SUMMARY: Farrah Sheikh talks with CGP Senior Fellow Dalia Fahmy about politics, security and society in Egypt in the wake of the Arab Spring. The calls for democratic change made during the protests of 2011 have not been answered in Egypt, Fahmy says; the regime is far more oppressive, the government is having to ask the International Monetary Fund for large loans, and Egypt is overall in far worse shape than it was before the Arab Spring. An increasingly authoritarian government has put hundreds of opposition leaders — including members of the Muslim Brotherhood — in prison. Others are dead or hiding within Egypt, and others are in exile. With the opposition scattered, Fahmy says, organizations like the Muslim Brotherhood can’t have necessary conversations about the nature of their groups and what it is they hope to accomplish.
Fahmy discusses Egypt’s relationships with Turkey, Israel and Saudi as well as the U.S. strategy in Egypt. Fahmy says that historically, the United States has looked at Egypt through the lens of security and has preferred a stable autocracy to an unstable democracy. However, increased repression by the government is leading to instability anyway.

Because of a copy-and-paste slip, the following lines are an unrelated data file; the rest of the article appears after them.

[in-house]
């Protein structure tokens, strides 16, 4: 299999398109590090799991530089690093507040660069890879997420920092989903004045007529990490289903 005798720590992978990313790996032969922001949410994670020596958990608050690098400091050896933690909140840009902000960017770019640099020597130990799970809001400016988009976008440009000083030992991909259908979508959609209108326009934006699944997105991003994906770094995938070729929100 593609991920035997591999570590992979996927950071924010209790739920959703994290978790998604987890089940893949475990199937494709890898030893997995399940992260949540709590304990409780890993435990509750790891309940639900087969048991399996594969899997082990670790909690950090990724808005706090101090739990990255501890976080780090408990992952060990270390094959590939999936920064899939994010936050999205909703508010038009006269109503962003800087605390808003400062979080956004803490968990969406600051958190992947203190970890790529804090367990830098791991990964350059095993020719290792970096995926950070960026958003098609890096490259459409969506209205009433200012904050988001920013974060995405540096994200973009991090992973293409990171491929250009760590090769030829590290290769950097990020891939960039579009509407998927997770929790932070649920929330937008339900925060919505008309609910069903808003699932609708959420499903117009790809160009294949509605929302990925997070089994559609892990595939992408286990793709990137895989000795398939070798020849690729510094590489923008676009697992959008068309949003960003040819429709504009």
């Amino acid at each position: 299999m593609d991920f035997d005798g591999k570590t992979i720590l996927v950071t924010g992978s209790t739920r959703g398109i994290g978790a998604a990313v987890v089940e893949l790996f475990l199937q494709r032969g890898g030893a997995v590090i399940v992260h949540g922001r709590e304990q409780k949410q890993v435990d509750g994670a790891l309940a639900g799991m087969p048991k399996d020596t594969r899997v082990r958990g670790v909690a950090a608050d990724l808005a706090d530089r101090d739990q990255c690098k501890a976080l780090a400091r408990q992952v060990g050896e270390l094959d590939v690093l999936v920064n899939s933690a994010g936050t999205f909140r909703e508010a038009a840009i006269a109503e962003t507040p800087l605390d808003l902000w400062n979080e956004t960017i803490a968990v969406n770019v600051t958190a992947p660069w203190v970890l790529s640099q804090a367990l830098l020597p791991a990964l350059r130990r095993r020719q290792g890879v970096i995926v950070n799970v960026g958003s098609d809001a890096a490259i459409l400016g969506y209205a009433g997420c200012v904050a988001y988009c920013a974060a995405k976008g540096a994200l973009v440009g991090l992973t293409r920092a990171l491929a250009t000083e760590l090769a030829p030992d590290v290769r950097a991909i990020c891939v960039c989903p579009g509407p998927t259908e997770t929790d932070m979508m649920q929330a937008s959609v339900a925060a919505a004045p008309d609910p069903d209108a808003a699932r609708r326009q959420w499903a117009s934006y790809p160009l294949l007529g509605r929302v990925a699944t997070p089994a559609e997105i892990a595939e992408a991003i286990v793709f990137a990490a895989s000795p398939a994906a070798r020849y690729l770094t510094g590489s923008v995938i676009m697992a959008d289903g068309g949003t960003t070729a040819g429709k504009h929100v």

Fahmy also sheds light on Egypt’s internal political situation and the relationships between Egyptian President Abdel Fatah al-Sisi and the country’s institutions as well as the country’s society. The grueling economic problems facing the average Egyptian are fostering resentment, to the point where al-Sisi is becoming a liability to the military. The question is what the military will do if the president continues to be a liability. The cracks in al-Sisi’s relationship with the Egyptian people are also likely to lead to terrorist attacks that target government and the security apparatus first but expand to include civilian targets.